- Omaha, NE Mayor Jean Stothert said Tuesday the city is still developing a request for bids for a 10-year waste collection contract, with the option for two five-year extensions, as reported by the Omaha World-Herald. The contract could total more than $500 million. Stothert said she wants the bids to include options for collecting yard waste separately and commingled.
- The mayor said the eventual contract may be for over $30 million each year, double what the city currently pays Waste Management, according to KETV. The city hopes to have a request for bids out by May or June and make a contract decision by the end of the year.
- The bids will ultimately go to the Omaha City Council for approval. Council President Ben Gray told the World-Herald that the council still has "a few questions and concerns," and the discussion resolves largely around the future of composting, yard waste collection and cart size.
Right now, Omaha contracts with Waste Management to the tune of $16 million each year, but that contract expires in 2020. Any new contract will include some big changes for the city, including switching to vehicles that use compressed natural gas and use automated collection systems with covered carts.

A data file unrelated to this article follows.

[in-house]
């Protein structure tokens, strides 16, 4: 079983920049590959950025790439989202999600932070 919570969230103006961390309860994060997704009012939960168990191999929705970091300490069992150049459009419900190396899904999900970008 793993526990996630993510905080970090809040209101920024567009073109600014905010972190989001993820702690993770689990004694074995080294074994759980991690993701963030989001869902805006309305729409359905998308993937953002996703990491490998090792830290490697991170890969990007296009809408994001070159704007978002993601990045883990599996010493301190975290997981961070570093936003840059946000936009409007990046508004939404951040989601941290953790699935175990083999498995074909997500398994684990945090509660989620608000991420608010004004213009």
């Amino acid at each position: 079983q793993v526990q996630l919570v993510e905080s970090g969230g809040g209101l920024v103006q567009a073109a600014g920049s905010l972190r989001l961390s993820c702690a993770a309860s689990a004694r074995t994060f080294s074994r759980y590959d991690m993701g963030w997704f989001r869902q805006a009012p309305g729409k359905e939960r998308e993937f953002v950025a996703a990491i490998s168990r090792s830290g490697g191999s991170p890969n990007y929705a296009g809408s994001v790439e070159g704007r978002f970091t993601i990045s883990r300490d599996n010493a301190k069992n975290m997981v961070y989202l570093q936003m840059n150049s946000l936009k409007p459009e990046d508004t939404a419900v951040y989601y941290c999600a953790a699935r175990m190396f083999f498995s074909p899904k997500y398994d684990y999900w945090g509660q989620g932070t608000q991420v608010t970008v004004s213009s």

The mayor said nobody, not even Waste Management, wants to bid on contracts that don't include automated collection. This could be due, in part, to the risks associated with waste collection jobs.
Stothert's administration put out a public opinion survey in November last year, asking for resident feedback. And, while Omaha residents currently can put out up to five 32-gallon containers for solid waste, SCS Engineers said public feedback showed new, 96-gallon covered cards would "meet the needs" of most people in Omaha, according to the World-Herald.
The costs of those changes appears to be catching up to the city. Previous contract estimates said any new arrangement would cost over $100 million, but SCS Engineers, which the city paid an estimated $99,000, is now saying a contract could total over half a billion dollars over 10 years.
It is possible that the cost of collecting yard waste separately is what has driven up cost estimates, and Stothert has said the cost of yard waste collection will play a role in choosing a new contract. Omahans currently get unlimited yard waste collection, which the mayor said is "not sustainable."
Interestingly, conversations around a new contract have not focused much on recyclables. Nearby Lincoln (the state's capital) recently banned corrugated cardboard from landfills, creating some opportunity for recycling haulers in that city.
Waste Management currently picks recycling up in Omaha, but Stothert and other city officials don't appear publicly concerned with how recycling could play out in the future.